Phospholamban (PLN) is a well-known inhibitor of the sarco(endo)plasmic reticulum Ca2+-ATPase (SERCA) pumps in muscle that maintain low levels of cytosolic Ca2+ and that play a crucial role in muscle contraction. The importance of PLN regulation of SERCA function in cardiac muscle health and disease is well established but whether PLN plays a similar role in skeletal muscle disease remains unknown. Centronuclear myopathy (CNM) is a congenital myopathy characterized by muscle weakness, centrally located nuclei, type I fiber predominance and central aggregation of oxidative activity in the skeletal muscles. To date, there is no curative treatment for CNM and the exact mechanism leading to these skeletal muscle defects remains unknown. Thus, animal models that accurately recapitulate these histological abnormalities are required.
In this study, the authors characterize a mouse model (PlnOE) in which PLN is overexpressed in type I skeletal muscle fibers. They show that SERCA function is greatly impaired in this model and that the soleus and gluteus minimus muscles, which normally contain many type I fibers, from PlnOE mice exhibit phenotypes that resemble human CNM including centrally located nuclei, type I fiber predominance, central aggregation of oxidative activity and weakness. These muscles also present with progressive atrophy, fibrosis and potential core formations. Finally, the authors report that SERCA function was on average 53% lower in muscle biopsies from three patients with CNM compared with biopsies from five healthy individuals, whereas PLN expression seemed to be elevated in biopsies from patients with CNM compared with healthy controls.
Implications and future directions
These results identify a novel CNM mouse model that can be used for the investigation of the mechanisms underlying CNM and for the development of therapeutic strategies. The findings also suggest that studies to assess the role of PLN and SERCA dysfunction in human and animal CNM and myopathy in general might be worthwhile. To date, 25-30% of CNM cases remain genetically unresolved but several mutations in the human gene encoding PLN are known to lead to SERCA inhibition and cardiac complications. Given that many clinical cases of CNM present with cardiomyopathy, future studies should determine whether skeletal muscle defects are also present in patients harboring PLN mutations. Finally, these findings add to the notion that aberrant Ca2+ regulation is central to many cardiac and skeletal muscle diseases and that targeting SERCA function might represent a viable therapeutic strategy for these diseases.
In agreement with the known effects of PLN overexpression on SERCA function in HEK 293 cells and transgenic hearts (MacLennan and Kranias, 2003; Bhupathy et al., 2007), we observed a reduction in SERCA's apparent affinity for Ca2+, as indicated by a higher KCa value and a corresponding rightward shift in the activity–pCa curve in soleus homogenates prepared from PlnOE mice compared with WT (Table 1 and Fig. 1B). Furthermore, maximal rates of SERCA activity (−27%) and rates of Ca2+ uptake (−74%) were reduced in the PlnOE soleus compared with WT (Fig. 1B and C and Table 1). The SERCA dysfunction in PlnOE soleus cannot be explained by altered SERCA expression since western blot analysis showed that SERCA1a content is similar in WT and PlnOE muscles (Fig. 1D), whereas a significant 3-fold increase in SERCA2a expression was observed in the soleus of PlnOE mice (Fig. 1E). Sarcolipin (SLN), a small SR protein that is structurally and functionally homologous with PLN (Asahi et al., 2002, 2003), was also found to be upregulated 9-fold in the soleus of PlnOE mice compared with WT (Fig. 1F). As SLN can inhibit SERCA pumps alone or in combination with PLN (Asahi et al., 2003), these results suggest that SLN may also contribute to the impaired SERCA function we observed in PlnOE muscles. Indeed, the forced overexpression of SLN acutely in rat soleus reduces SR Ca2+ transport (−31%) and causes severe contractile dysfunction (Tupling et al., 2002).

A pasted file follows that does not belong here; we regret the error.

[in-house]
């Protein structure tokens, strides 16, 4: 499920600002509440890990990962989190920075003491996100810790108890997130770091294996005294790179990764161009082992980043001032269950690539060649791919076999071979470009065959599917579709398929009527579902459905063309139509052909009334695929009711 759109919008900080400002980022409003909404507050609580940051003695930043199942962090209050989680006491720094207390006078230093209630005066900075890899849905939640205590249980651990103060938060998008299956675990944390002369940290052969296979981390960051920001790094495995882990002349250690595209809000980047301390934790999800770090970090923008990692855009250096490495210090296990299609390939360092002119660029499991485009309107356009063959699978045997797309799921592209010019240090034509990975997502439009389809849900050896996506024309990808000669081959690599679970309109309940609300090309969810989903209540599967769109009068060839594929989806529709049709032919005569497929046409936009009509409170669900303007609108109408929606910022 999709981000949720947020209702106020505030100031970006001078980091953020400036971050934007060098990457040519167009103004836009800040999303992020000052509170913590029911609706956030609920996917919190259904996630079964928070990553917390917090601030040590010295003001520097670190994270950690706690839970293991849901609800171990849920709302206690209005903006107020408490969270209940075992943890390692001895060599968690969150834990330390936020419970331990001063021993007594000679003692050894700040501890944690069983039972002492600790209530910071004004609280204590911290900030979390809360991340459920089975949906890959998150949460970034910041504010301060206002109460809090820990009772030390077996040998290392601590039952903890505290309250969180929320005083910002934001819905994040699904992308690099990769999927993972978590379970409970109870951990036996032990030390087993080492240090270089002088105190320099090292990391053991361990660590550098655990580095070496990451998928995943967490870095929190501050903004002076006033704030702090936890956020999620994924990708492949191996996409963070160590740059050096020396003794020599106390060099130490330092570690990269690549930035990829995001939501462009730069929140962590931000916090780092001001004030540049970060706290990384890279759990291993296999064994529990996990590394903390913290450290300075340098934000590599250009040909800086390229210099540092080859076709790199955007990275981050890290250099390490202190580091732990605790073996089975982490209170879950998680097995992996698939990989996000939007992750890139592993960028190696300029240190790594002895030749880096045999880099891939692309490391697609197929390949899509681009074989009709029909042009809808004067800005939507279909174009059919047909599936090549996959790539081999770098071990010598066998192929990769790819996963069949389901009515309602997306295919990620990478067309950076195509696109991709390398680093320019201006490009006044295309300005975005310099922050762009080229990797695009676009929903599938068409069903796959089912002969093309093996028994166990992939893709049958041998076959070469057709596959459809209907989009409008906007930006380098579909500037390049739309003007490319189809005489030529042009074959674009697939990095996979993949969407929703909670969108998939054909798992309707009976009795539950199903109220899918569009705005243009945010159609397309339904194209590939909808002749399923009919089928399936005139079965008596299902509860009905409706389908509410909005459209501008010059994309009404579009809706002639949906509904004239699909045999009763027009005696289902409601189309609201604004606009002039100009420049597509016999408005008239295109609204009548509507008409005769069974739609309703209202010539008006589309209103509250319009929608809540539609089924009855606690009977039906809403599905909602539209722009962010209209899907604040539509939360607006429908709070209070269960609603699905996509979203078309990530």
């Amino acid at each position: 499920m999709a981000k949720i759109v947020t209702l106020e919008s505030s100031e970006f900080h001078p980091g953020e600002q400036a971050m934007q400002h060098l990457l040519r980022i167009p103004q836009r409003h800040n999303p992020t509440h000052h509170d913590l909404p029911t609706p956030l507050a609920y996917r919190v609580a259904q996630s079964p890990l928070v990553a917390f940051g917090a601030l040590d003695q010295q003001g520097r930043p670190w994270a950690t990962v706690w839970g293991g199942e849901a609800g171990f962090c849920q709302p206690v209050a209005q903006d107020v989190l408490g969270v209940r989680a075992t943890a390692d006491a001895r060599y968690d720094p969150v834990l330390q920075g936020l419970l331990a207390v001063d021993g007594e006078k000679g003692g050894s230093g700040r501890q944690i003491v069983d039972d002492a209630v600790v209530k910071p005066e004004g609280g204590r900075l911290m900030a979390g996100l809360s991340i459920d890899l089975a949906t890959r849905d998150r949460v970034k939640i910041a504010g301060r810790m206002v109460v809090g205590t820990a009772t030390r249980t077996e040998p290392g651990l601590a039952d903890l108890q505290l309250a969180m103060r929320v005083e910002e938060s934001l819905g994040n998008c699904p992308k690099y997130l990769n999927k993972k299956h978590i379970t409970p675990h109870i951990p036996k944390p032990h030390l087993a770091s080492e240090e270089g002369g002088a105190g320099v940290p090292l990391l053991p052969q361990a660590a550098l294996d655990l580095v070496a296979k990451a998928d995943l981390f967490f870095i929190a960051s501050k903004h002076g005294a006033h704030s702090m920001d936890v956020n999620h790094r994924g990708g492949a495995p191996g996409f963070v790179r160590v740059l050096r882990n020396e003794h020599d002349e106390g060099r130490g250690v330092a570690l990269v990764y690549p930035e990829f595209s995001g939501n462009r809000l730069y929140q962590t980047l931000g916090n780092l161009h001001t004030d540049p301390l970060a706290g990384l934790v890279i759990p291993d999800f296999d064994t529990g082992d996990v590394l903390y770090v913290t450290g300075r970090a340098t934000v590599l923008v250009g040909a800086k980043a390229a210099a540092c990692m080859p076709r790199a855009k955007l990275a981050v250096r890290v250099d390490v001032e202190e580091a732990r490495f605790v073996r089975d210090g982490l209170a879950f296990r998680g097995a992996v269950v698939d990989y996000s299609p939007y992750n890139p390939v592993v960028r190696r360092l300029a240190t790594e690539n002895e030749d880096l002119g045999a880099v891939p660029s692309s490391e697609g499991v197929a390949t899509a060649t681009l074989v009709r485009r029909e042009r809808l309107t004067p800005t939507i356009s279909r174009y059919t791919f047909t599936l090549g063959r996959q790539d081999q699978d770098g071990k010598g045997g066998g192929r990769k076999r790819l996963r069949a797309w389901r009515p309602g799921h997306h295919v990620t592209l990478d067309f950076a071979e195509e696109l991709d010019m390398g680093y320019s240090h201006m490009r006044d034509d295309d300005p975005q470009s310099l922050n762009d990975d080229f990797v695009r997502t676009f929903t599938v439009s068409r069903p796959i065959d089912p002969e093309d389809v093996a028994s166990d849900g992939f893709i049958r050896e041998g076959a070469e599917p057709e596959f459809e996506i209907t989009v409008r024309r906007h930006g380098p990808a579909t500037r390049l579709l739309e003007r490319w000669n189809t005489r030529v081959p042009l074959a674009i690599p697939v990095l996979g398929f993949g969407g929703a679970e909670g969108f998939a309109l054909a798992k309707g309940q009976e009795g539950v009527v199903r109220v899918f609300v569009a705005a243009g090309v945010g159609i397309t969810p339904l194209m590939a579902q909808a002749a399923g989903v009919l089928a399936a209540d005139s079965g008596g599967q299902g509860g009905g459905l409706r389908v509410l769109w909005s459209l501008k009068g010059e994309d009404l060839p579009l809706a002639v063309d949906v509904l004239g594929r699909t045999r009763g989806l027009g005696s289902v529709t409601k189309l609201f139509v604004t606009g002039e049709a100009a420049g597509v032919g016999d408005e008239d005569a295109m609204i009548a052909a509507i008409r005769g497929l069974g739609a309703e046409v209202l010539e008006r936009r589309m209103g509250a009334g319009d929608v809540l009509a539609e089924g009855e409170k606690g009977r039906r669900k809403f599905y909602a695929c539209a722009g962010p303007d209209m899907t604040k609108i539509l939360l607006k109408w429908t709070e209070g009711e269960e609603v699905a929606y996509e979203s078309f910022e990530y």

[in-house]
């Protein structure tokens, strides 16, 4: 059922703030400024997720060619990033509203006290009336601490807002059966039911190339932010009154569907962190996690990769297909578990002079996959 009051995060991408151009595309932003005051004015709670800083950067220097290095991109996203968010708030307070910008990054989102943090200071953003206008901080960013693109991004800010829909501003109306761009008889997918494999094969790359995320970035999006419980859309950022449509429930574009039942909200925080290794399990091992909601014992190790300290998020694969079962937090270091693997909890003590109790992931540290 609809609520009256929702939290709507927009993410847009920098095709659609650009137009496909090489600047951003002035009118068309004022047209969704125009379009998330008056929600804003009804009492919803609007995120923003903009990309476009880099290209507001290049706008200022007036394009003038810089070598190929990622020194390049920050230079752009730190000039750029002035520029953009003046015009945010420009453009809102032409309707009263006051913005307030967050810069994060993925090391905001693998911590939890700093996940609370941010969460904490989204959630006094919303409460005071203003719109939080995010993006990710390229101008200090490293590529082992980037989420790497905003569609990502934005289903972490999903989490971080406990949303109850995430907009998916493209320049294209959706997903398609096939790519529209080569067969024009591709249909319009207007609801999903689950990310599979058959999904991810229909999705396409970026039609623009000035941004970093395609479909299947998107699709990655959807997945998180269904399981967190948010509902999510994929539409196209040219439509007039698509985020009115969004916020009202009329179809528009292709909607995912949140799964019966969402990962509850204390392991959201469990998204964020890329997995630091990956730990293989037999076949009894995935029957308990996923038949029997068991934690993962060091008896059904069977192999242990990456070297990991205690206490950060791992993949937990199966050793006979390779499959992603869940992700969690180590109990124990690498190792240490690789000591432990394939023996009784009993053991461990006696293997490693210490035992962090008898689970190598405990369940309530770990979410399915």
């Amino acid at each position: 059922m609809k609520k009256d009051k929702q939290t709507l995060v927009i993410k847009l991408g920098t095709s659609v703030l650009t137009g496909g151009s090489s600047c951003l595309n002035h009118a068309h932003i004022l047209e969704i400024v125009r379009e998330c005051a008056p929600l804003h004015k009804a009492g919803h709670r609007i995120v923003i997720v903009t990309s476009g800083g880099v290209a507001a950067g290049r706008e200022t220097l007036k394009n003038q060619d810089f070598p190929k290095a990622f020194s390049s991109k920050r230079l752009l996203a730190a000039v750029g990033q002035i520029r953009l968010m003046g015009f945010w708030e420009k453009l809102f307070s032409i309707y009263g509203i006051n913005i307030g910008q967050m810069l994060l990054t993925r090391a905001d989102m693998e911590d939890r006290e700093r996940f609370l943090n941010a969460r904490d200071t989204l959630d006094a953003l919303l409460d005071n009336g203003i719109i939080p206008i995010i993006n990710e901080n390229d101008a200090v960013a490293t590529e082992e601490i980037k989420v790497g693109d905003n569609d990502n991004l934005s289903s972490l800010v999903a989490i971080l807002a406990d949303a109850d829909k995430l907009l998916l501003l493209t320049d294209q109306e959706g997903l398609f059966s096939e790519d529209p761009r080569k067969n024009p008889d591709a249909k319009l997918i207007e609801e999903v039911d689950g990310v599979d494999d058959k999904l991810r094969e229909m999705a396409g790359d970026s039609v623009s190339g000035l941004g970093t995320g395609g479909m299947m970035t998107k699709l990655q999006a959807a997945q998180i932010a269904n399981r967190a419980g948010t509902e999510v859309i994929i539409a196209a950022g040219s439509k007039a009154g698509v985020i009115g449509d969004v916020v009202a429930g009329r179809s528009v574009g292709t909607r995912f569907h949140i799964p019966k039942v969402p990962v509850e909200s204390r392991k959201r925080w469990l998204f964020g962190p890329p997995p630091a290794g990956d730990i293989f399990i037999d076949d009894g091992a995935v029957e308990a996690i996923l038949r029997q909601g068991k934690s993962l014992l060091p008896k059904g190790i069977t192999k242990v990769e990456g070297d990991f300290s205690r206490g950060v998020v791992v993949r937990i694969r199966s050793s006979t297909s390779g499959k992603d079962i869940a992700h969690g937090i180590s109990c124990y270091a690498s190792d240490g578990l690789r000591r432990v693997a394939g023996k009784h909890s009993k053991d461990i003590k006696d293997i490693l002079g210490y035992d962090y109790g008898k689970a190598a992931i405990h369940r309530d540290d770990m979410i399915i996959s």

Soleus muscle atrophy and Ca2+-activated proteolysis in PlnOE mice
Similar to previously described results (Song et al., 2004), we also observed atrophy of soleus muscles in PlnOE mice (Fig. 2A and supplementary material Table S1). Interestingly, when breeding male and female PlnOE mice, soleus muscles weighing ≤1 mg were observed, presumably from homozygous PlnOE mice (+/+), because these muscles were no longer seen after breeding male PlnOE mice with female WT mice (Fig. 2A). Owing to this limitation of the tissue, we restricted all of our analyses in the present study to heterozygous PlnOE mice (+/−). In the study published by Song et al. (2004), a 35-40% reduction in soleus:body-weight ratio was observed in PlnOE mice at 10-12 weeks of age. In our hands, assessment of soleus:body-weight ratio in PlnOE mice at 1 month, 4-6 months and 10-12 months of age indicates a 21%, 43% and 41% reduction, respectively, when compared with WT mice (supplementary material Table S1). When we include age as a factor, absolute soleus weight and the soleus:body-weight ratios were significantly different at 4-6 months and 10-12 months, but not at 1 month. To elucidate the mechanisms behind the diminished soleus muscle mass, Song and colleagues reported an approximate 2-fold increase in calpain expression (Song et al., 2004). Calpains are a class of proteolytic enzymes that are activated by high levels of [Ca2+]i (Murphy et al., 2006), and our results show that calpain activity was 1.5-fold higher in soleus from PlnOE mice compared with WT (Fig. 2B), which probably results from reduced SERCA function and greater [Ca2+]i in PlnOE mice. We also observed a significant 1.5- to 2-fold increase in other proteolytic pathways, such as caspase-3, cathepsin-B/L activity and protein ubiquitylation (Fig. 2C-E), which suggests that the soleus muscle atrophy in PlnOE mice is due to a general overall enhancement of proteolytic activity in those muscles.